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SOVREMENNAA feKONOMIKA: PROBLEMY, TENDENCII, PERSPEKTIVY, vol. 10: 1, 2014 capital (land, labor, money) was either impossible or very expensive due to: unspecified or completely privatized rights, «over-supply» of resources (farmland, unemployed labor), «missing» markets, high uncertainty and risk, asymmetry of information, enormous opportunism in time of hardship, little job opportunities and security etc. Running up an own farm has been the most effective (or only feasible) mode for productive use of available resources (free labor, land, technological knowhow), providing full and part-time employment or favorable occupation for family members, and securing income and effective (cheap, safe, sustainable) food supply for individual households. Specialization or diversification into small-scale farming has taken place, and even now the agriculture is an «additional source of income» for one out of 7 Bulgarians [MAF].
Table 4.
Number, legal status and UAA of farms in Bulgaria
Holding type Agricultural holdings Agricultural area Average
number share ha share UAA (ha)
1. Holding with UAA total 668 000 98. 24 2 901 800 100. 00 4. 34
of which belonging to: Individual farmers 661 340 97. 26 877 000 30. 23 1. 32
Sole traders 2976 0. 44 340 500 11. 73 114. 42
Agricultural cooperatives 1992 0. 29 1 168 400 40. 26 586. 55
Farming companies 1339 0. 20 469 900 16. 19 350. 94
Partnerships 353 0. 05 46 000 1. 59 30. 31
2. Holdings without UAA 12 000 1. 76 0 0. 00 0. 00
Total (1 plus 2) 680 000 100. 00 2 901 800 100. 00 4. 27
Source: MAF, Agricultural Holdings Census in Bulgaria, 2003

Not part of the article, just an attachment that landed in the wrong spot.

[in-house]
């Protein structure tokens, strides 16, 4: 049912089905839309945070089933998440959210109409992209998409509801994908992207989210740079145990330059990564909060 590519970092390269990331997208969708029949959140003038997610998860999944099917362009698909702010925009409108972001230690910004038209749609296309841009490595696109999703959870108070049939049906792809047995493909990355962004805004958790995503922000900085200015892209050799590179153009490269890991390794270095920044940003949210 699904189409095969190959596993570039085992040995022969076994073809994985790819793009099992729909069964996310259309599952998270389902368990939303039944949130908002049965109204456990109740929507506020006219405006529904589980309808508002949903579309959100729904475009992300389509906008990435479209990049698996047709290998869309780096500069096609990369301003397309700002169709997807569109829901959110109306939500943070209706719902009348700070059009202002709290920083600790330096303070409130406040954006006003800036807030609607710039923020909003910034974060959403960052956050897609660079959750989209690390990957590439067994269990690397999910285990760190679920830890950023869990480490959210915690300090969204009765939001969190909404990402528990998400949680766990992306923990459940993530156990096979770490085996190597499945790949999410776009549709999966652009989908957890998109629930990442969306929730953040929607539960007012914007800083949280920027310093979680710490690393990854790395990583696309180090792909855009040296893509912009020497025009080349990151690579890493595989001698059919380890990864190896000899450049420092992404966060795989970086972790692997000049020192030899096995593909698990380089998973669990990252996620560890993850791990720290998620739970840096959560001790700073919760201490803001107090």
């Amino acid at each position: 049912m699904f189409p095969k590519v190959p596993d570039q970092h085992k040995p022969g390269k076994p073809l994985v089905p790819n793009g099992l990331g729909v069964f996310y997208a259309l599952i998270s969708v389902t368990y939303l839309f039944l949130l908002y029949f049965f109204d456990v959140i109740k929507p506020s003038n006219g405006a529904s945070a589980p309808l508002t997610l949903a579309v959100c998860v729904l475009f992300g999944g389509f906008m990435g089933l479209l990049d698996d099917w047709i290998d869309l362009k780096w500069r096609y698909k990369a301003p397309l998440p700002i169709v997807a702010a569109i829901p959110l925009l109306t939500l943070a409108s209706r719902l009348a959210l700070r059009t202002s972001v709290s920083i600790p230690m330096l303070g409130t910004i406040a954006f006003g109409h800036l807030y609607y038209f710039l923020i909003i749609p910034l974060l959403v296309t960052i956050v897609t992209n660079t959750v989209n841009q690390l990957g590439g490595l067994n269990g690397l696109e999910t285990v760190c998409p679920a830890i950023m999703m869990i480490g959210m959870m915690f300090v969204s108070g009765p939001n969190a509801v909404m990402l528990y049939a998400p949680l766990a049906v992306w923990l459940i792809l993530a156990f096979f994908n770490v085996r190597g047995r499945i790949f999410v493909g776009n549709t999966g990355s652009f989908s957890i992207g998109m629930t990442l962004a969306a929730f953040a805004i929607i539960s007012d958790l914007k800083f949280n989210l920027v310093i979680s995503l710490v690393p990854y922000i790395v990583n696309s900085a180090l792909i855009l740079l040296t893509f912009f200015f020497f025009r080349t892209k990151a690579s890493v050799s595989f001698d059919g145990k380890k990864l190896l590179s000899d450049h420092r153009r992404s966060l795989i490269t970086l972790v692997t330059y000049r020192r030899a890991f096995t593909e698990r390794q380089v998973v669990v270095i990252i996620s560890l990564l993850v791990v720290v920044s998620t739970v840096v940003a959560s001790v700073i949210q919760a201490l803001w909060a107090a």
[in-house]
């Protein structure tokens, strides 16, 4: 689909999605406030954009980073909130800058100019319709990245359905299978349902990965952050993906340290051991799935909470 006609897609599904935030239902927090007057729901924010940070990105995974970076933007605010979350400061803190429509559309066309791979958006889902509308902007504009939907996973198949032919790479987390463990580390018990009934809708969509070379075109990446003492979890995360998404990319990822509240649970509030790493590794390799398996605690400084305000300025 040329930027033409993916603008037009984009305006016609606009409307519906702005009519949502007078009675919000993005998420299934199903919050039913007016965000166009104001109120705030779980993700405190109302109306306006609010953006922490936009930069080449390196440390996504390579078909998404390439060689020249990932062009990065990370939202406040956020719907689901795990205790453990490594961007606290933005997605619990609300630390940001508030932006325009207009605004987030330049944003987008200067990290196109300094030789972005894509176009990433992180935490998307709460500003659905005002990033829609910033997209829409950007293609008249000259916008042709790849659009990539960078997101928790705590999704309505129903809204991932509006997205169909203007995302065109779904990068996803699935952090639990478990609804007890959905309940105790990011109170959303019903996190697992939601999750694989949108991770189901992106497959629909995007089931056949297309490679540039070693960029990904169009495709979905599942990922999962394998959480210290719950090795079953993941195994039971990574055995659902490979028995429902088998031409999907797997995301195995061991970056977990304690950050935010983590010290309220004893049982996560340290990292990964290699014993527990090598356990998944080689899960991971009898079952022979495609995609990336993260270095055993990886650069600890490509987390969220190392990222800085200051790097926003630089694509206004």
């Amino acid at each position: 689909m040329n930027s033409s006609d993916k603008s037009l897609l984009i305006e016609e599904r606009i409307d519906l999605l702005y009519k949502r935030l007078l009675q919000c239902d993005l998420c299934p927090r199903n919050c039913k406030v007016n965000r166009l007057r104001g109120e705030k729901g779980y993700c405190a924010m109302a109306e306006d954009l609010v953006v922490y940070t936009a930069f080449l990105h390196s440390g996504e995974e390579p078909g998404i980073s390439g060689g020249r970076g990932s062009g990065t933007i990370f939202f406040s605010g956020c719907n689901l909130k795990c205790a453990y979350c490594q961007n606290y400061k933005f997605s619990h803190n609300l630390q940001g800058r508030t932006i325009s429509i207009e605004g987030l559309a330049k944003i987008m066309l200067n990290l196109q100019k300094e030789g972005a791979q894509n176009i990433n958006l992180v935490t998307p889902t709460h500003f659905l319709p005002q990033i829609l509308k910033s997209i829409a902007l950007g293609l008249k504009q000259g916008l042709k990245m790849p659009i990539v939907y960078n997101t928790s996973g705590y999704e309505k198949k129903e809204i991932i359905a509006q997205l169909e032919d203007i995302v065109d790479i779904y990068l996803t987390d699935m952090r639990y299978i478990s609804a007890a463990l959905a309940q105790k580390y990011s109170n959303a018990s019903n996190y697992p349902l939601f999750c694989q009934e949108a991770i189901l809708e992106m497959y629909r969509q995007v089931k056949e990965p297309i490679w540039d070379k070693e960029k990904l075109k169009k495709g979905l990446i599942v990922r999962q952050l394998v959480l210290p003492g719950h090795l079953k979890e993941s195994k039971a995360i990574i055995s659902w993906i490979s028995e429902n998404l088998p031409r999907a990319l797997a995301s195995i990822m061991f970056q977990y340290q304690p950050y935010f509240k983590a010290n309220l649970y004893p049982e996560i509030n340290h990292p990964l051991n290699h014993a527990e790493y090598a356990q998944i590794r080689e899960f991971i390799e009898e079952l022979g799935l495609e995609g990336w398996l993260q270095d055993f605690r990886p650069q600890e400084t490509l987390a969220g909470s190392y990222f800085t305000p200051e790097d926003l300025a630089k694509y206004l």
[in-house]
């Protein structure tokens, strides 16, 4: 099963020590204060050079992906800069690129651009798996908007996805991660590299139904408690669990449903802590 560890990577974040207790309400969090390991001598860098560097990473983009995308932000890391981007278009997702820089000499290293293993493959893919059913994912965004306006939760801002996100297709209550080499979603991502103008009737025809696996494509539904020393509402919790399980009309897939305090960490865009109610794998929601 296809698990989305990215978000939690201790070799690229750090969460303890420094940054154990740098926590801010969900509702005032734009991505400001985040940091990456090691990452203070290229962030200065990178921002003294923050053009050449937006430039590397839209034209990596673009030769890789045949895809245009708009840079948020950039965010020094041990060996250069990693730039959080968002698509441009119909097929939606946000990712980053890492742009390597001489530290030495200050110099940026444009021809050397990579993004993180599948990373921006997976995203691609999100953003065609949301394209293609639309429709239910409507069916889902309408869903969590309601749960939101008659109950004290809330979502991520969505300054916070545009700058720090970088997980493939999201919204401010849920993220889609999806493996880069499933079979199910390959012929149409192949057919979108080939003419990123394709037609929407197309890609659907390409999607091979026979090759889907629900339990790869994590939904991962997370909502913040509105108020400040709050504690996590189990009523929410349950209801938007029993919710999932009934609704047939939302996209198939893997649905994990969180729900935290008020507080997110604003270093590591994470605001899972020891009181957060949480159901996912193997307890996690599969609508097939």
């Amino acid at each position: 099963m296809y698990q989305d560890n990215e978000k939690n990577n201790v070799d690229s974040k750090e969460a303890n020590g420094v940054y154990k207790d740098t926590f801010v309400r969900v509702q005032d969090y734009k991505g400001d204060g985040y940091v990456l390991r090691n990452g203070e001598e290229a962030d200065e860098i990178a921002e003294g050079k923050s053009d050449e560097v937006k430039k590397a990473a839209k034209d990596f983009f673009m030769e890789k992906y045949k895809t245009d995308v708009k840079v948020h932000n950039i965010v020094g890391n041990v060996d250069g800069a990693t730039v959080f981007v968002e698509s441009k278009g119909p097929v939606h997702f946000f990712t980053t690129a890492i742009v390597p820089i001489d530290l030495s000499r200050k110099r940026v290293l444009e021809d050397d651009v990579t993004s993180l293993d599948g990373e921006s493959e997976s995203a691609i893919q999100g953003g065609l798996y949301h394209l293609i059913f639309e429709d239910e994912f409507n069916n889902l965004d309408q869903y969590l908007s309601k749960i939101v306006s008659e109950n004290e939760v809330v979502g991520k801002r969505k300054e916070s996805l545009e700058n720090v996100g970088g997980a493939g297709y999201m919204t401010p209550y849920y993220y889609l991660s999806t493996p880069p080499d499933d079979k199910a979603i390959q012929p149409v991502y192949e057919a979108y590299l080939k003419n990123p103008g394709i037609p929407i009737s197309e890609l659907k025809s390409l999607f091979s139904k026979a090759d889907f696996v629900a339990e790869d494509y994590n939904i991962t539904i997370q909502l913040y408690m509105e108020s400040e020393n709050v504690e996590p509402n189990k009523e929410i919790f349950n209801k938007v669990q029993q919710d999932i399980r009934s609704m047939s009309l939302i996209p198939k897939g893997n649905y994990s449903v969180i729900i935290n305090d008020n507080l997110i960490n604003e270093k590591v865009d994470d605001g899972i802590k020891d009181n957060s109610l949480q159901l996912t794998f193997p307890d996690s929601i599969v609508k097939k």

The majority of agricultural holdings are unregistered enterprises belonging to individual farmers. Only 2.4% of them have more than 5 ha UAA, which constitutes about half (52%) the UAA used by the individual farmers. They are bigger operators with an average size of 27.8 ha. The rest of farms (97.6%) are under 0. 65 ha sized. The individual farmers (unregistered farms) cultivate just only 30% of the total UAA but grow the better part of crops like vegetables (87%), tobacco (73), flowers (62%) and vineyards (50%) in the country. In the recent years, the number of unregistered farms has decreased, while their average size and share in the total UAA increased.
The agricultural cooperatives, farming companies and sole traders constitute nearly 1% of the number of units and they manage 40%, 16% and 12% respectively of the total UAA (Table 4). They are legal entities registered under the Trade Law or the Law for Cooperatives. Production cooperatives are among the main large entities. In 2003, the cooperatives have been about 2000 and their number is decreasing. Compared to 1998, the number of cooperatives has shrunk by nearly 50%.
The agro-firms are large enterprises, which manage nearly 16% of the total
UAA (Table 4). They are specialized mainly in grain production but there are also
good examples in the production of fruit, grapes and essential crops, as well as in the
greenhouse and mixed (crop-livestock) production, processing and marketing
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SOVREMENNAA feKONOMIKA: PROBLEMY, TENDENCII, PERSPEKTIVY, vol. 10: 1, 2014 activities. These farms involve new types of organization, including joint ventures with non-agricultural and foreign capital. The preliminary data of the 2003 census of agricultural holdings showed that the most part of agro-firms prefer the sole trader status (their number is 2976) or 0. 44% of all holdings. Since 2000, the number of agro-firms has doubled and their share in UAA augmented.